The SEC should do more to support the use of innovative technologies by investors in capital markets.
The federal securities laws, and the agency that administers and enforces them, have been around a long time. They date back to the Securities Act of 1933. The ’33 Act was quickly followed by the Securities Exchange Act of 1934, which, among other things, created the U.S. Securities and Exchange Commission (SEC). The Investment Company Act and the Investment Advisers Act arrived in 1940.
And yet, federal securities regulation is still taking shape.
For example, we have seen the Sarbanes-Oxley Act in 2002, the Dodd-Frank Wall Street Reform and Consumer Protection Act in 2010, and the Jumpstart Our Business Startups Act in 2012. On the rulemaking front, over the past few years the SEC has amended regulatory requirements for alternative trading systems, adopted Regulation Best Interest governing broker-dealer conduct, initiated a revamp of the exempt offering framework, proposed a rule addressing fair value and a board’s role at investment companies, and amended the definition of accredited investor. The U.S. Supreme Court has been active too, deciding a number of significant securities law cases, such as Halliburton II, Salman, Kokesh, Cyan, Lorenzo, and Liu.
In many respects these developments reflect the ordinary way a regulatory regime changes. Regulation is not immutable. Rather, regulation is adjusted based on crises, new facts and circumstances, new transactions and products, shifting priorities, and people’s willingness to make different tradeoffs.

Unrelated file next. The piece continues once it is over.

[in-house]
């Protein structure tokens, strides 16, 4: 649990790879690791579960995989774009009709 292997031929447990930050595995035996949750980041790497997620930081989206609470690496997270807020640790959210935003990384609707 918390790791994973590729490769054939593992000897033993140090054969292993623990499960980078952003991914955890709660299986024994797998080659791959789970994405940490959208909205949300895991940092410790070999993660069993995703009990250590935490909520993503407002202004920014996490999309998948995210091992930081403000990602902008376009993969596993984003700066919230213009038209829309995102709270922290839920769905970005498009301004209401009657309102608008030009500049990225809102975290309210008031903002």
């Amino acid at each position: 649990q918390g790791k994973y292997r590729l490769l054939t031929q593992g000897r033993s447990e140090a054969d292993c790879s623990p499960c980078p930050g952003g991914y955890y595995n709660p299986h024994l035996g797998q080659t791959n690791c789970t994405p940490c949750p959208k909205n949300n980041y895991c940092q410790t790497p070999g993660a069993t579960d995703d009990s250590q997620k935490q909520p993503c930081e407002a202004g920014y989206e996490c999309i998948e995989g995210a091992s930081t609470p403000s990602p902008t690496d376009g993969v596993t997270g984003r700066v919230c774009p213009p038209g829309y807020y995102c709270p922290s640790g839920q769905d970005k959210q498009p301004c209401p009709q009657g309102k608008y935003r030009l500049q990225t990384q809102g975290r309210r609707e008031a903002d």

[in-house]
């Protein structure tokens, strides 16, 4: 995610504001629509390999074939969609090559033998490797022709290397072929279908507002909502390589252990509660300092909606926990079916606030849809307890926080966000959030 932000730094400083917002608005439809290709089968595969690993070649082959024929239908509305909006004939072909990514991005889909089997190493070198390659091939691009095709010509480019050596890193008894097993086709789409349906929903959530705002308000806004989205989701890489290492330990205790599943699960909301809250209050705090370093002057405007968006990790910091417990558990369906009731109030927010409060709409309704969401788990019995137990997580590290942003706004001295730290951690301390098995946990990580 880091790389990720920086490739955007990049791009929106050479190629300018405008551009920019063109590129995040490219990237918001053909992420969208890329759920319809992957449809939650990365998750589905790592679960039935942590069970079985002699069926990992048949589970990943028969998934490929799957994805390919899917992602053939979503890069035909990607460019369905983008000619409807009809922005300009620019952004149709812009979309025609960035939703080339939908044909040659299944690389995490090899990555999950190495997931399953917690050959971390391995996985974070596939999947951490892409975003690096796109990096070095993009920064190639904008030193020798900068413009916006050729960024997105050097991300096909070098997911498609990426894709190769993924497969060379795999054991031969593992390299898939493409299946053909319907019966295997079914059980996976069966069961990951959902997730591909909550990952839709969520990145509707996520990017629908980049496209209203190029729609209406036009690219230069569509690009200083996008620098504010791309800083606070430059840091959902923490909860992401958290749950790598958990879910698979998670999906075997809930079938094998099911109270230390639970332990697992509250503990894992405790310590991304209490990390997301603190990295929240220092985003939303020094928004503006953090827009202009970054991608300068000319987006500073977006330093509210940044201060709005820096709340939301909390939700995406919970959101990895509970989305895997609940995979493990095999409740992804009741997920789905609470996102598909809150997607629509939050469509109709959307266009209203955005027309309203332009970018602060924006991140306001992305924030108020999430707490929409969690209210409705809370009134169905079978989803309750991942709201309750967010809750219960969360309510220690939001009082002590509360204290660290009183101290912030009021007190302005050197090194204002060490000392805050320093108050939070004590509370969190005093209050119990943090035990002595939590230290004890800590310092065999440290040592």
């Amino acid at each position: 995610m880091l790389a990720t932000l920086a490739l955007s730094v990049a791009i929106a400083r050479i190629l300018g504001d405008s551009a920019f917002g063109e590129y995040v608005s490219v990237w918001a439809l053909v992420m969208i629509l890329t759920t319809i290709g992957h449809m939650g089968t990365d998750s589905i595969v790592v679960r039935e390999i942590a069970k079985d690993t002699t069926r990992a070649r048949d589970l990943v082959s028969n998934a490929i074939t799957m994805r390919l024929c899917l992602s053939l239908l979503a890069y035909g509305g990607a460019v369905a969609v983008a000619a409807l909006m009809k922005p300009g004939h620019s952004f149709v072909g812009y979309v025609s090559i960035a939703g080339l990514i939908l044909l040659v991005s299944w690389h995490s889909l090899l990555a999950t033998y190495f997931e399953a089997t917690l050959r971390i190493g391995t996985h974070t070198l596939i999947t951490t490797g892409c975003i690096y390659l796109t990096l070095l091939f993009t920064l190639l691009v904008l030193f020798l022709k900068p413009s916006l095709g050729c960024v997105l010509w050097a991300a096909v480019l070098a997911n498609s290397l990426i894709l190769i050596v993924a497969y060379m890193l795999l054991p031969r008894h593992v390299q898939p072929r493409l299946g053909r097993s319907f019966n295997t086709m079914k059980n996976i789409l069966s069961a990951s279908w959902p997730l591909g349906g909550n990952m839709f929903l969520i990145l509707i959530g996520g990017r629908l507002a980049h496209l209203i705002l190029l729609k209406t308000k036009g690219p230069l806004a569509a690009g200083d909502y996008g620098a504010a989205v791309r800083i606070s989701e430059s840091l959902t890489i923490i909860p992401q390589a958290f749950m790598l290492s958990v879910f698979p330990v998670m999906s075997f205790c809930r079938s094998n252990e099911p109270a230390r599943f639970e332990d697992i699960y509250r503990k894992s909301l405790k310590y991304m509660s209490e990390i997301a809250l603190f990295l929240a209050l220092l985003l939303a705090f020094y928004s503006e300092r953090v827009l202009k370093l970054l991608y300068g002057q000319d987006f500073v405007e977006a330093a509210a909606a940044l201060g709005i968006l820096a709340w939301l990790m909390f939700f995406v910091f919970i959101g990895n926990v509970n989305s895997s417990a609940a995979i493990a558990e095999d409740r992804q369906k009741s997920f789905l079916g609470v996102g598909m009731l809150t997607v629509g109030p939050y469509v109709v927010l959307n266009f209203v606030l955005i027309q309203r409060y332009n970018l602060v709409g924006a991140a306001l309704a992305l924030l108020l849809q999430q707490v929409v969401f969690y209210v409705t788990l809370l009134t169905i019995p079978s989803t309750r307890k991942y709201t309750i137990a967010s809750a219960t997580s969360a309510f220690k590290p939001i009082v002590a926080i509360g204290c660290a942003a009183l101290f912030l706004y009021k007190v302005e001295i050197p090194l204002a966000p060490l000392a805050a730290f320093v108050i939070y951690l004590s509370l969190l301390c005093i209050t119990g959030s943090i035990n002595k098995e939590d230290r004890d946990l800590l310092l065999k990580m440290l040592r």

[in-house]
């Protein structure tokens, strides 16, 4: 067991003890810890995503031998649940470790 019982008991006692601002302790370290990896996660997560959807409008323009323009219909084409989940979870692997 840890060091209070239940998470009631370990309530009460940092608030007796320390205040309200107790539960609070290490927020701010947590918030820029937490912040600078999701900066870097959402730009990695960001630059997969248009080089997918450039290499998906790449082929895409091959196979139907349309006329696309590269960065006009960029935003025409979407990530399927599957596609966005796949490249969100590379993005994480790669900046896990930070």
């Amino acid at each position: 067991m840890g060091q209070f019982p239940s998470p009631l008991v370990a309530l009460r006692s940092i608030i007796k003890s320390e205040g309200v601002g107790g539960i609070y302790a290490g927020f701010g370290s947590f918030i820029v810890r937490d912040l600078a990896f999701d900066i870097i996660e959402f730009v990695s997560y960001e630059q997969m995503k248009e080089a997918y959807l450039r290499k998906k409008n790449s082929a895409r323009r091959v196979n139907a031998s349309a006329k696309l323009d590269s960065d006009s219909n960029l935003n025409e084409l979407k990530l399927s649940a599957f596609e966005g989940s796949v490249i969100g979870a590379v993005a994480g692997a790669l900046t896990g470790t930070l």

Furthermore, people of good faith and earnestness but with different views transition in and out of key roles at a regulator like the SEC. As the people making the decisions change, they bring their own perspectives and reasoning to bear, influencing how the SEC approaches and effectuates its regulatory responsibilities.
So, regulatory change is nothing new.
Today, however, something is happening that has sharpened the focus on whether rules and regulations need adjustment. Namely, technology is being developed and deployed at an incredible velocity. Technological advances are not just incremental but in many ways are profound. We are living through a digital revolution and information age, and the Fourth Industrial Revolution will impact our lives for generations. Artificial intelligence, machine learning, blockchain, quantum computing, augmented reality, and the Internet of Things are some of the technologies that come to mind.
These technological developments transform the information we have access to, afford us tremendous power to analyze data, permit us to visit physical locations virtually, automate work, create currencies, and facilitate decentralized markets, and much more. In so doing, they affect financial markets, and, therefore, they implicate securities regulation and the SEC.